One-day, one-problem is a unique adaptation of problem-based learning (PBL) pioneered at Republic Polytechnic, Singapore. Here students are challenged each day with a problem from their domain and attain the necessary learning outcomes in the process of responding to the problem. Throughout the day students would engage in small group discussions, self-directed learning and conversations with their teacher who plays the role of a facilitator. This approach to learning and instruction represents a new brand of constructivist learning in a more structured learning environment compared to conventional PBL. This book contains a series of chapters by authors with first-hand experience in the One-day,one-problem PBL approach. Unlike other books on PBL, the chapters are both research-informed and practical. Results of empirical studies into the factors of PBL such as quality of problems, tutor behaviours, scaffoldings, student learning and interest are discussed together with practical implications for the educator.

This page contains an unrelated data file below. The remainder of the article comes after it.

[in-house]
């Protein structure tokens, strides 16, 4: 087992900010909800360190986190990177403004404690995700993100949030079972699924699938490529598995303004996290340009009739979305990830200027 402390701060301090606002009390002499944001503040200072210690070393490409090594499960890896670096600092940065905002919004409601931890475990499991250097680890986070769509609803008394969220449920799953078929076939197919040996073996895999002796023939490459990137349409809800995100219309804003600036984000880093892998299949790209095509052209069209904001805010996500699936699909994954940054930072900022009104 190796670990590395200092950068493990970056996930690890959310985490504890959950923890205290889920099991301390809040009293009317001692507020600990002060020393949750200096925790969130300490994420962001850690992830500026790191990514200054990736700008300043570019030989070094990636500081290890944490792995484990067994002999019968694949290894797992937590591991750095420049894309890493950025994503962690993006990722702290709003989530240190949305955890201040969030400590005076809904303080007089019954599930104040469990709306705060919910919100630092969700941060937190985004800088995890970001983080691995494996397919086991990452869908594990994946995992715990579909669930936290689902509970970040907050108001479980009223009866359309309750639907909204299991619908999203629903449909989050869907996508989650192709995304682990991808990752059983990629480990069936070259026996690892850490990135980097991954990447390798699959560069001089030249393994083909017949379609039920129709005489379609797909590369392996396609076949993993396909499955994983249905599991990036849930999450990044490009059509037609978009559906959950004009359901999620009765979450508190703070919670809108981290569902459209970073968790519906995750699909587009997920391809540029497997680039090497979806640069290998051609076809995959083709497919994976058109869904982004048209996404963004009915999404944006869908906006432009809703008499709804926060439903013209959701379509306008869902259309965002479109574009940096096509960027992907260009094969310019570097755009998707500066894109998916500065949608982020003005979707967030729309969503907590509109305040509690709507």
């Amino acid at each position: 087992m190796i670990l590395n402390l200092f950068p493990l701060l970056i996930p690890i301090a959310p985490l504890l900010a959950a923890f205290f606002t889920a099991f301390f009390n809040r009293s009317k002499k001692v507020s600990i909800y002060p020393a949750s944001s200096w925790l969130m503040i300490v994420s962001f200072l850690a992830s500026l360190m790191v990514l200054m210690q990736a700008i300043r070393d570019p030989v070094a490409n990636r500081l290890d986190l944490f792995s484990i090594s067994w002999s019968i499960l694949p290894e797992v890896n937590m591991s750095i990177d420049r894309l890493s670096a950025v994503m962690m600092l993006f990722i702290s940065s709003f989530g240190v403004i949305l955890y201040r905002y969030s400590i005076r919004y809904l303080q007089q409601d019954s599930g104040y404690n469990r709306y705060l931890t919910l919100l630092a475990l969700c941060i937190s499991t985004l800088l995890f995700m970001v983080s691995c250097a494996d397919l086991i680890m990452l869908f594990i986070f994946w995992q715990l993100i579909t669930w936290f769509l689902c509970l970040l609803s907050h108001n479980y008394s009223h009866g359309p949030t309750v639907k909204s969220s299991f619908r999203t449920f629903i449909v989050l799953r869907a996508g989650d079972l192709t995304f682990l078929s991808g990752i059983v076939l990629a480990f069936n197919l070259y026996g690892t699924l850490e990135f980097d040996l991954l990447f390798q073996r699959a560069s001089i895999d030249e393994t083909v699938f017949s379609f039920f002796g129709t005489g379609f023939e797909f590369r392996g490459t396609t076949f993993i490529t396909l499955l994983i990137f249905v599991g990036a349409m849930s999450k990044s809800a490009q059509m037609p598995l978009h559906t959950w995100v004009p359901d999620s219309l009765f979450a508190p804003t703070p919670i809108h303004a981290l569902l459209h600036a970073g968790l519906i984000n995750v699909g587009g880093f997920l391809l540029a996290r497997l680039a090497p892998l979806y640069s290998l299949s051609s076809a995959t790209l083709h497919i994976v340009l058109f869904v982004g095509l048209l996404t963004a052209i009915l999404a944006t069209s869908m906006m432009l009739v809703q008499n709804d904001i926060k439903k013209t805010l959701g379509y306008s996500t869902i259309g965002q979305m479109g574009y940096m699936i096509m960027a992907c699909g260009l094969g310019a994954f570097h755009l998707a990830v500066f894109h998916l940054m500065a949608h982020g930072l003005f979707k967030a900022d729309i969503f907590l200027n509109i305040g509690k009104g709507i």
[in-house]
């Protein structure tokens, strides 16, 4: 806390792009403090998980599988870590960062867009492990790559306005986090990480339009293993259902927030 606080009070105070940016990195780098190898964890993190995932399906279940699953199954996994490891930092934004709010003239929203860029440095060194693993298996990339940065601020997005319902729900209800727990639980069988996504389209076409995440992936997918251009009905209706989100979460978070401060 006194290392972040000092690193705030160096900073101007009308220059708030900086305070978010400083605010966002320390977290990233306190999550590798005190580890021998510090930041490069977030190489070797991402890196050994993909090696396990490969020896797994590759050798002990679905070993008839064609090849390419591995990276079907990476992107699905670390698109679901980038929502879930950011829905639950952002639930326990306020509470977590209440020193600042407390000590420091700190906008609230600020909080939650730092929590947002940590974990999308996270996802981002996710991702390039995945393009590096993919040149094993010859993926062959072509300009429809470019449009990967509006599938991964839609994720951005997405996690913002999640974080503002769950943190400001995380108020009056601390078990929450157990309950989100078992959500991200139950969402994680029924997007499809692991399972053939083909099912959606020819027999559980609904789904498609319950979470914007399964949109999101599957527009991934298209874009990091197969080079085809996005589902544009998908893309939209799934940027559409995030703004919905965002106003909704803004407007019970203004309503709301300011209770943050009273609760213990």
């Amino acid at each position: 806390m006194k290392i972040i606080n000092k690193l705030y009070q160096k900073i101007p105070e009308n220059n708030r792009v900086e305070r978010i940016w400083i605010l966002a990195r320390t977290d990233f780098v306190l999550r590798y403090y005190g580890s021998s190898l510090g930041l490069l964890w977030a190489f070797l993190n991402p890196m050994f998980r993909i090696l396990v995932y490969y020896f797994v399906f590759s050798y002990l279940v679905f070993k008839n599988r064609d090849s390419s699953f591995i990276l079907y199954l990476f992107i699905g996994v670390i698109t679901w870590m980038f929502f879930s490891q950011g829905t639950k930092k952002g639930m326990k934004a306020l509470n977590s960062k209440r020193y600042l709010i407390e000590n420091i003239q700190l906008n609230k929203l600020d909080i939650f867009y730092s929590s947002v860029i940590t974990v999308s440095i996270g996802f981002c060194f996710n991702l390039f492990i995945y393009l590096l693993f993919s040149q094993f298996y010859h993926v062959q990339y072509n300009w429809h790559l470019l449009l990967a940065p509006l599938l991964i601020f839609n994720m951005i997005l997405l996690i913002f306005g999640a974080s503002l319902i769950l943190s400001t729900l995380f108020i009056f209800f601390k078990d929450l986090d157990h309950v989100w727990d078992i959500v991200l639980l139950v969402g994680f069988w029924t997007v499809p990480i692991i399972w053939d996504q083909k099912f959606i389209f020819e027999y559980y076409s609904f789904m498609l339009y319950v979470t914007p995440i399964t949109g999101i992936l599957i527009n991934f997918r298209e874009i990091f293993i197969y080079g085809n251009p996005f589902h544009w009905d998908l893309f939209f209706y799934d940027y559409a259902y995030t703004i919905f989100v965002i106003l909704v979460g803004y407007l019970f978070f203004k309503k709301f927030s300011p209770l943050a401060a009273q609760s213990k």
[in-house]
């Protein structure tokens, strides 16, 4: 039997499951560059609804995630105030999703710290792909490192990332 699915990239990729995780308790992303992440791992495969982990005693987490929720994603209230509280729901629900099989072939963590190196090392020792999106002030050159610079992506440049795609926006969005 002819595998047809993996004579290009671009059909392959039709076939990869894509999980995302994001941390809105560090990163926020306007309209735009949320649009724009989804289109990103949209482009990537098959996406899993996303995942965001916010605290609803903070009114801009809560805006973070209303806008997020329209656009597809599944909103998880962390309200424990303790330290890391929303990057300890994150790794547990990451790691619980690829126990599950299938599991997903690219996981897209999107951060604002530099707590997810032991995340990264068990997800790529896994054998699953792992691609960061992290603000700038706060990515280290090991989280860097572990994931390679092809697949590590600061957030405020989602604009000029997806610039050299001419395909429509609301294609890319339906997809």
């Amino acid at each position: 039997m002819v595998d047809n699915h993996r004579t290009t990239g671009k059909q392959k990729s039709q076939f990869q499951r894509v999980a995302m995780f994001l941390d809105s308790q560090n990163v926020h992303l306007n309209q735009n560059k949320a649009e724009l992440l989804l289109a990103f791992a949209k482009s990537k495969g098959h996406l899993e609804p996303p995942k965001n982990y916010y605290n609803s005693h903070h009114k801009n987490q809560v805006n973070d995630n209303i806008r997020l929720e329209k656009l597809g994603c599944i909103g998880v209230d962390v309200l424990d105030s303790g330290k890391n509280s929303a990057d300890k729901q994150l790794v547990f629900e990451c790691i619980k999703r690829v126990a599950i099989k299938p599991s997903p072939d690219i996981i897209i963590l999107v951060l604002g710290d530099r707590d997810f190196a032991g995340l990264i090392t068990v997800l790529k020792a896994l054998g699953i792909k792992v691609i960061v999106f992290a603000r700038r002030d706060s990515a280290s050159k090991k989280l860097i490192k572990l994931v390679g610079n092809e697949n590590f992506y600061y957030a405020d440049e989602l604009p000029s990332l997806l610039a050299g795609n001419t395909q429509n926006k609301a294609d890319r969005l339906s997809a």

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The book begins with an overview of the one-day, one-problem process, providing a viewpoint from both the student and tutor. Republic Polytechnic’s pedagogical philosophy and epistemological belief of education are introduced with the intent to share how the polytechnic designed and implemented a system that supports the philosophical beliefs. Results and practical implications of empirical studies on the various factors that influence students’ learning in PBL are discussed. These include the quality of problems and the use of scaffoldings for students’ learning, tutors as facilitators, preparation of staff for PBL, student assessment, how students learn in the process of PBL and student interest.